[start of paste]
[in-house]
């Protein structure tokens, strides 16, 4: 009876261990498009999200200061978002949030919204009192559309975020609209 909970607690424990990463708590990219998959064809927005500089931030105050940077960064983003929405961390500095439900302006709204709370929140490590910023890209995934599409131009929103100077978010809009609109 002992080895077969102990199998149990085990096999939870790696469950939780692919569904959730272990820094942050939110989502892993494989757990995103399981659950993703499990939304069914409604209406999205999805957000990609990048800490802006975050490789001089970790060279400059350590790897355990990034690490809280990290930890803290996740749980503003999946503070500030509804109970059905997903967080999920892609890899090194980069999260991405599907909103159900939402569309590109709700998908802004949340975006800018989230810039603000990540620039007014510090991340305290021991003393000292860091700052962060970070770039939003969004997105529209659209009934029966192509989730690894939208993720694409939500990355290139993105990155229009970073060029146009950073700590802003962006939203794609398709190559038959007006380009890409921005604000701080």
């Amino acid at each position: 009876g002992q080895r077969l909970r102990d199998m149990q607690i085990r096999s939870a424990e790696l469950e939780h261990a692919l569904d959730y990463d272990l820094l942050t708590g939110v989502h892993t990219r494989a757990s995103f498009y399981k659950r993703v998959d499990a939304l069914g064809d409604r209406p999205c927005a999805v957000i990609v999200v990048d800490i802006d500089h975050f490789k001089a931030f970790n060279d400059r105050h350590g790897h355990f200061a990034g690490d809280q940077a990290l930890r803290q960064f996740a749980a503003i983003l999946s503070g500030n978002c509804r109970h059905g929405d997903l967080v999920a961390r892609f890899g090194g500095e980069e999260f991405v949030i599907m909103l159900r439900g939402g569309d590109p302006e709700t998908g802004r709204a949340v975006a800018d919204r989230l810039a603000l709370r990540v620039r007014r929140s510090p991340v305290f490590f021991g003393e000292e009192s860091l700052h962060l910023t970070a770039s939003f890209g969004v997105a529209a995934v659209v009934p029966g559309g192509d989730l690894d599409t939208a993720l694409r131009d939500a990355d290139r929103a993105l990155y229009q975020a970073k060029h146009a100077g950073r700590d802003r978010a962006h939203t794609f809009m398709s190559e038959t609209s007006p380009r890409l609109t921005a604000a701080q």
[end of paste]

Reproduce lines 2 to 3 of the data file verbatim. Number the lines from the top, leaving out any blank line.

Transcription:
């Protein structure tokens, strides 16, 4: 009876261990498009999200200061978002949030919204009192559309975020609209 909970607690424990990463708590990219998959064809927005500089931030105050940077960064983003929405961390500095439900302006709204709370929140490590910023890209995934599409131009929103100077978010809009609109 002992080895077969102990199998149990085990096999939870790696469950939780692919569904959730272990820094942050939110989502892993494989757990995103399981659950993703499990939304069914409604209406999205999805957000990609990048800490802006975050490789001089970790060279400059350590790897355990990034690490809280990290930890803290996740749980503003999946503070500030509804109970059905997903967080999920892609890899090194980069999260991405599907909103159900939402569309590109709700998908802004949340975006800018989230810039603000990540620039007014510090991340305290021991003393000292860091700052962060970070770039939003969004997105529209659209009934029966192509989730690894939208993720694409939500990355290139993105990155229009970073060029146009950073700590802003962006939203794609398709190559038959007006380009890409921005604000701080």
């Amino acid at each position: 009876g002992q080895r077969l909970r102990d199998m149990q607690i085990r096999s939870a424990e790696l469950e939780h261990a692919l569904d959730y990463d272990l820094l942050t708590g939110v989502h892993t990219r494989a757990s995103f498009y399981k659950r993703v998959d499990a939304l069914g064809d409604r209406p999205c927005a999805v957000i990609v999200v990048d800490i802006d500089h975050f490789k001089a931030f970790n060279d400059r105050h350590g790897h355990f200061a990034g690490d809280q940077a990290l930890r803290q960064f996740a749980a503003i983003l999946s503070g500030n978002c509804r109970h059905g929405d997903l967080v999920a961390r892609f890899g090194g500095e980069e999260f991405v949030i599907m909103l159900r439900g939402g569309d590109p302006e709700t998908g802004r709204a949340v975006a800018d919204r989230l810039a603000l709370r990540v620039r007014r929140s510090p991340v305290f490590f021991g003393e000292e009192s860091l700052h962060l910023t970070a770039s939003f890209g969004v997105a529209a995934v659209v009934p029966g559309g192509d989730l690894d599409t939208a993720l694409r131009d939500a990355d290139r929103a993105l990155y229009q975020a970073k060029h146009a100077g950073r700590d802003r978010a962006h939203t794609f809009m398709s190559e038959t609209s007006p380009r890409l609109t921005a604000a701080q």